Wolfe pointed out that Ford is in the midst of a seven-week
online campaign in which its top NASCAR and NHRA stars test drive
new products and blog about them.
"We're using their popularity to reach their fan bases, and
help sell more cars and trucks," he said.
Toward that end, Ford will unveil its new Fusion Hybrid - three
days before the official launch at the Los Angeles Auto Show - as a
pace car at this week's NASCAR finale at Homestead Miami Speedway.
"That's what racing should do," Wolfe said.
But with the economy stumbling, unemployment climbing and just
about everyone in the U.S. nervous about the future, race teams are
feeling the effects.
Some of the biggest teams with the most resources have begun
laying off employees, and smaller teams are finding the search for
sponsorship growing more difficult by the day.
Teams without full sponsorship for 2009 in all three of NASCAR's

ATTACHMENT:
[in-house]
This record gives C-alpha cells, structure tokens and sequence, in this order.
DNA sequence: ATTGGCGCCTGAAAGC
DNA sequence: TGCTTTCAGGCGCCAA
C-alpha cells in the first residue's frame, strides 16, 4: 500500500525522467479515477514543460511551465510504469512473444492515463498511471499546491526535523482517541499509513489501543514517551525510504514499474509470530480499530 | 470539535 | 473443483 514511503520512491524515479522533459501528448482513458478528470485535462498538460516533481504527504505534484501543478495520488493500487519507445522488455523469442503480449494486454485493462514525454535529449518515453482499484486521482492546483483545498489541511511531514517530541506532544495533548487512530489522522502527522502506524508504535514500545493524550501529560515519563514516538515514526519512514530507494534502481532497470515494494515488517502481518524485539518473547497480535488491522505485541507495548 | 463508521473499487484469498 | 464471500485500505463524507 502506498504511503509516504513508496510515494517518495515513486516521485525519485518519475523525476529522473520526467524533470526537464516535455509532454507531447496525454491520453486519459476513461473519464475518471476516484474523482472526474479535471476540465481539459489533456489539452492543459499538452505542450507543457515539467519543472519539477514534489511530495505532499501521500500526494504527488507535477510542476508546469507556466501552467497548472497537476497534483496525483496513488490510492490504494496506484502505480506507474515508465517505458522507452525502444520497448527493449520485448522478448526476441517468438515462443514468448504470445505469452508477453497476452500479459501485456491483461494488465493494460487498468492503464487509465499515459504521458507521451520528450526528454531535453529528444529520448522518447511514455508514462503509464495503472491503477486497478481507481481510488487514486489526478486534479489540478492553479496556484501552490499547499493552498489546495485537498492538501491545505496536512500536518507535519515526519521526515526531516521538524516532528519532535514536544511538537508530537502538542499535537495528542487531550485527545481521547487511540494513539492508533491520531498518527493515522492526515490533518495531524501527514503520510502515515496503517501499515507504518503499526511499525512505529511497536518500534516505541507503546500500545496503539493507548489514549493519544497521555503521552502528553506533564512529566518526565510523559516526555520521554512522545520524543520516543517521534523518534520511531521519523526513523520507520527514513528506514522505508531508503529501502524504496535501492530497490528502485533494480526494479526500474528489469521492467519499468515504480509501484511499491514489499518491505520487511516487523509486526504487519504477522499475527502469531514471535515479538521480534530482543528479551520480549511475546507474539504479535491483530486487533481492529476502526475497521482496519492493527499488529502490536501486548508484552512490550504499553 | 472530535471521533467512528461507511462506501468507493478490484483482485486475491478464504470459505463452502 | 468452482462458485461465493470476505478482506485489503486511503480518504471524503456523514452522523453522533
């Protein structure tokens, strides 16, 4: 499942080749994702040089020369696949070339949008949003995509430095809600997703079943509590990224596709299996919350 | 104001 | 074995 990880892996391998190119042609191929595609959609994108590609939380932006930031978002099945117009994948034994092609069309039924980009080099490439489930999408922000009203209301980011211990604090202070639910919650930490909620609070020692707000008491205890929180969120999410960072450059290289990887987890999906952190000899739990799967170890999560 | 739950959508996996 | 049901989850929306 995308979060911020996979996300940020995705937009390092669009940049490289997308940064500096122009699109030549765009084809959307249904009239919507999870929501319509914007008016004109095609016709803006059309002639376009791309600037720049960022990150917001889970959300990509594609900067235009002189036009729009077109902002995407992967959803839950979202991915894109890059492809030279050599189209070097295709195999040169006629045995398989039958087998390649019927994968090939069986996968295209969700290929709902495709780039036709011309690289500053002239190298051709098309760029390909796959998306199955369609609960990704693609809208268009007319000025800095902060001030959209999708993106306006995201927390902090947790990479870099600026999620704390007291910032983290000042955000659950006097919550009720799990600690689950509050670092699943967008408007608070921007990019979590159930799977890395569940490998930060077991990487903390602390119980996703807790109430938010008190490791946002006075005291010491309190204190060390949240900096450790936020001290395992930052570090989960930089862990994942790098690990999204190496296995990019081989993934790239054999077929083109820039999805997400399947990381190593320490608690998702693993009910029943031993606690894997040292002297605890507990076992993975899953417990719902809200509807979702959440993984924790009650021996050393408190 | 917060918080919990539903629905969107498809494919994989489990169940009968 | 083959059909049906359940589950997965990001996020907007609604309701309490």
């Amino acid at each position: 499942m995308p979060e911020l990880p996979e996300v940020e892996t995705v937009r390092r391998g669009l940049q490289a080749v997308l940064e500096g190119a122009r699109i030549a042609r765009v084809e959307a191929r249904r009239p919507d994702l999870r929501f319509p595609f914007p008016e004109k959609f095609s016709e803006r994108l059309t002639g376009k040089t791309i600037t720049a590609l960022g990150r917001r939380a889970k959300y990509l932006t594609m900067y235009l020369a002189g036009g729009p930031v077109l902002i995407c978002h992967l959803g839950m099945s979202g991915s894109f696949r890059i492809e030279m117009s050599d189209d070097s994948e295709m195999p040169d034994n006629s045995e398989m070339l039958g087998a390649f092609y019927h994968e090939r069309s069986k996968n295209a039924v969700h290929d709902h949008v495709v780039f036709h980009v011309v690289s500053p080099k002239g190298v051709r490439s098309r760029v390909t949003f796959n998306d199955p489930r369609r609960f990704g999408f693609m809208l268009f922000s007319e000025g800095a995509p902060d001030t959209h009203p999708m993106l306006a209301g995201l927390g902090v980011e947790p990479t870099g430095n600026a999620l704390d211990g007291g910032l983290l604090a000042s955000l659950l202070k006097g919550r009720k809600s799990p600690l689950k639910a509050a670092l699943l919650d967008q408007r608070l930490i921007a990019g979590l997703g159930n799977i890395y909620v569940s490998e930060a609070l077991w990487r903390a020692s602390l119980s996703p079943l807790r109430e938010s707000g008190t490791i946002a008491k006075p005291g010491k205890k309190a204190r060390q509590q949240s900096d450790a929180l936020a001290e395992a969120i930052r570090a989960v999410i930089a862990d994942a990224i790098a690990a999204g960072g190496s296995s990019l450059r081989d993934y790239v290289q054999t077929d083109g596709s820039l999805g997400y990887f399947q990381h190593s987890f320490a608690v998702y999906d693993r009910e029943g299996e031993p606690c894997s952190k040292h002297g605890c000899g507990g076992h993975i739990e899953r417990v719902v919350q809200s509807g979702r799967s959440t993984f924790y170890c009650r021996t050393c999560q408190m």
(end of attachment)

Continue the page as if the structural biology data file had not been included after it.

top professional series - Sprint Cup, Nationwide and Craftsman
Trucks - are trying to find multiple companies to fill up the
quarterpanels, hoods and rear decks of their entries - 10 races
here, 15 races there - hoping to get enough for a full season.
Partnerships are another possibility, and on Wednesday The
Associated Press learned that Chip Ganassi Racing and Dale
Earnhardt Inc. will combine their teams next year.
It's another sign of auto racing's rapidly changing landscape.
"The cost to run a team on an annual basis, a quality program,
is in the $20-25 million range per car, per year," Dolan said.
"And the resources available from corporate America, having
rapidly contracted with the economy, is just placing pressure on
teams to look at alternatives as to how they can continue to manage
and run their businesses.
"And, unfortunately, in some cases that's causing teams to look
for efficiency by joining forces with other organizations and,
quite frankly, making some pretty severe changes in what the sport
will look like even 12 months from now."
Rick Hendrick is owner of the elite Hendrick Motorsports team
that is on the verge of winning its eighth Cup title and third in a
row - with Jimmie Johnson and Chevrolet- as well as the head off a